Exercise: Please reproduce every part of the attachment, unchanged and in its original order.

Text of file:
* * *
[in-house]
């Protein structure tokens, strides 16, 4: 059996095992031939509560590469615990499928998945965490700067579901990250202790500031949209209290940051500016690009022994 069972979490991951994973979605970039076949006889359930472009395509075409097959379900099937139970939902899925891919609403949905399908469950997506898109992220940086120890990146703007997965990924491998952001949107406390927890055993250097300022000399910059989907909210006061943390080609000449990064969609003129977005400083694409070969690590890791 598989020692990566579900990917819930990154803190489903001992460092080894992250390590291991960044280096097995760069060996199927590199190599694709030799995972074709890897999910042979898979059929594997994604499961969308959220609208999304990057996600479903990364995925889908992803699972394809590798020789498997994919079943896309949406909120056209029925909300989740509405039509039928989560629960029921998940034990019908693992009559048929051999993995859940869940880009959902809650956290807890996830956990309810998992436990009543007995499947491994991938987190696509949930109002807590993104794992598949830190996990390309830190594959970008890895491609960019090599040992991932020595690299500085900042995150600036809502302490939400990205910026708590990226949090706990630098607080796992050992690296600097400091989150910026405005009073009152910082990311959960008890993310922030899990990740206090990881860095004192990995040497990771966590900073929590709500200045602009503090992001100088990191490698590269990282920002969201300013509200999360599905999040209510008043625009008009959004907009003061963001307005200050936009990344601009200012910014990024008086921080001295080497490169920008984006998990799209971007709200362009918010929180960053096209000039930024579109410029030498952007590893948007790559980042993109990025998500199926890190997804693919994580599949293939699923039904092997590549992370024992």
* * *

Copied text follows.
[in-house]
């Protein structure tokens, strides 16, 4: 059996095992031939509560590469615990499928998945965490700067579901990250202790500031949209209290940051500016690009022994 069972979490991951994973979605970039076949006889359930472009395509075409097959379900099937139970939902899925891919609403949905399908469950997506898109992220940086120890990146703007997965990924491998952001949107406390927890055993250097300022000399910059989907909210006061943390080609000449990064969609003129977005400083694409070969690590890791 598989020692990566579900990917819930990154803190489903001992460092080894992250390590291991960044280096097995760069060996199927590199190599694709030799995972074709890897999910042979898979059929594997994604499961969308959220609208999304990057996600479903990364995925889908992803699972394809590798020789498997994919079943896309949406909120056209029925909300989740509405039509039928989560629960029921998940034990019908693992009559048929051999993995859940869940880009959902809650956290807890996830956990309810998992436990009543007995499947491994991938987190696509949930109002807590993104794992598949830190996990390309830190594959970008890895491609960019090599040992991932020595690299500085900042995150600036809502302490939400990205910026708590990226949090706990630098607080796992050992690296600097400091989150910026405005009073009152910082990311959960008890993310922030899990990740206090990881860095004192990995040497990771966590900073929590709500200045602009503090992001100088990191490698590269990282920002969201300013509200999360599905999040209510008043625009008009959004907009003061963001307005200050936009990344601009200012910014990024008086921080001295080497490169920008984006998990799209971007709200362009918010929180960053096209000039930024579109410029030498952007590893948007790559980042993109990025998500199926890190997804693919994580599949293939699923039904092997590549992370024992």